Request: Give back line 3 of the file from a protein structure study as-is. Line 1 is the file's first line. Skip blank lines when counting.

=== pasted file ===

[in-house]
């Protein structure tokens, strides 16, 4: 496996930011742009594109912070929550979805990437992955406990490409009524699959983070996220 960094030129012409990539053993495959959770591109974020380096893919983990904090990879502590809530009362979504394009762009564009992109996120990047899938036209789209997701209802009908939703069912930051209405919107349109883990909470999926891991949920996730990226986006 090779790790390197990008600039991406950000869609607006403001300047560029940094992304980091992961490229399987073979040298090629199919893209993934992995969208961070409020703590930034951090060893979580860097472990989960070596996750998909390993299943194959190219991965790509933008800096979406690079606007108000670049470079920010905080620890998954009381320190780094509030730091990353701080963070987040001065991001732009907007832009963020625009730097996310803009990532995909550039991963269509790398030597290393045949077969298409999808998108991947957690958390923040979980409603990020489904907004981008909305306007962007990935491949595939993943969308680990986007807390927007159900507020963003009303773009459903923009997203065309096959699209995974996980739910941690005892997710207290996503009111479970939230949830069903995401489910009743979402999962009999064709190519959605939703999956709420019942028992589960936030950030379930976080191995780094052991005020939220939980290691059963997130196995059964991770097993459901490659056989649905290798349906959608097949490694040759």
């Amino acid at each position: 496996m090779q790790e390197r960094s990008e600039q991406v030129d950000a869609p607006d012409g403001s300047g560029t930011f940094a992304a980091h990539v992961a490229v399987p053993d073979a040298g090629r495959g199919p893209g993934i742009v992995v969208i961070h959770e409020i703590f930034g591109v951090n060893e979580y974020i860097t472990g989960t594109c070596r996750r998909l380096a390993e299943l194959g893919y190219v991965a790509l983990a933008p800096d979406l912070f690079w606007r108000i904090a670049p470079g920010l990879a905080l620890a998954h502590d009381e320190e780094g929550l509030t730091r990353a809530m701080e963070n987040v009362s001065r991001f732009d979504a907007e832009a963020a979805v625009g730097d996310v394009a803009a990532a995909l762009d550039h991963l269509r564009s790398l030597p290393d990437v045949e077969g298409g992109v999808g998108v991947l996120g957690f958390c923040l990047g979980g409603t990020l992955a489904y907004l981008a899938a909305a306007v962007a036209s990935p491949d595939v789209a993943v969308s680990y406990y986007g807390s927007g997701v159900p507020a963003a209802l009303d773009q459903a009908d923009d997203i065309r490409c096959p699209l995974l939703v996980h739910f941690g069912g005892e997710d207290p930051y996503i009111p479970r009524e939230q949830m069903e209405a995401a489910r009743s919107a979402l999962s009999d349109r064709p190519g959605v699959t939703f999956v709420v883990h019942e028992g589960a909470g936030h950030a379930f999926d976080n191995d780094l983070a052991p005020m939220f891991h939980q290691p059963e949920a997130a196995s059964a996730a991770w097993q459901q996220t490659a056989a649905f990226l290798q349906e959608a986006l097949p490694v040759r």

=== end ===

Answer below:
């Amino acid at each position: 496996m090779q790790e390197r960094s990008e600039q991406v030129d950000a869609p607006d012409g403001s300047g560029t930011f940094a992304a980091h990539v992961a490229v399987p053993d073979a040298g090629r495959g199919p893209g993934i742009v992995v969208i961070h959770e409020i703590f930034g591109v951090n060893e979580y974020i860097t472990g989960t594109c070596r996750r998909l380096a390993e299943l194959g893919y190219v991965a790509l983990a933008p800096d979406l912070f690079w606007r108000i904090a670049p470079g920010l990879a905080l620890a998954h502590d009381e320190e780094g929550l509030t730091r990353a809530m701080e963070n987040v009362s001065r991001f732009d979504a907007e832009a963020a979805v625009g730097d996310v394009a803009a990532a995909l762009d550039h991963l269509r564009s790398l030597p290393d990437v045949e077969g298409g992109v999808g998108v991947l996120g957690f958390c923040l990047g979980g409603t990020l992955a489904y907004l981008a899938a909305a306007v962007a036209s990935p491949d595939v789209a993943v969308s680990y406990y986007g807390s927007g997701v159900p507020a963003a209802l009303d773009q459903a009908d923009d997203i065309r490409c096959p699209l995974l939703v996980h739910f941690g069912g005892e997710d207290p930051y996503i009111p479970r009524e939230q949830m069903e209405a995401a489910r009743s919107a979402l999962s009999d349109r064709p190519g959605v699959t939703f999956v709420v883990h019942e028992g589960a909470g936030h950030a379930f999926d976080n191995d780094l983070a052991p005020m939220f891991h939980q290691p059963e949920a997130a196995s059964a996730a991770w097993q459901q996220t490659a056989a649905f990226l290798q349906e959608a986006l097949p490694v040759r």